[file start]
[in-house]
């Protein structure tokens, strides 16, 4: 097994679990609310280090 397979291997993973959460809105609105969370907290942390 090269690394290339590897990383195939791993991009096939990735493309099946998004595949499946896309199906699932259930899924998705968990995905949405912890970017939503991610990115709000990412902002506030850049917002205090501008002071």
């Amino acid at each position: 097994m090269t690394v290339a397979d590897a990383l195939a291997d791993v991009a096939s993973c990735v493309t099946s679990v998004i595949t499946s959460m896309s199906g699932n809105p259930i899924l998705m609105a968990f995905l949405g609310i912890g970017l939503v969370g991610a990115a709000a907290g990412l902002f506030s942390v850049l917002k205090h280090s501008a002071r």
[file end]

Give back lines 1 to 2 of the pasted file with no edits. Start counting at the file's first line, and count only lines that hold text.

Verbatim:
[in-house]
């Protein structure tokens, strides 16, 4: 097994679990609310280090 397979291997993973959460809105609105969370907290942390 090269690394290339590897990383195939791993991009096939990735493309099946998004595949499946896309199906699932259930899924998705968990995905949405912890970017939503991610990115709000990412902002506030850049917002205090501008002071």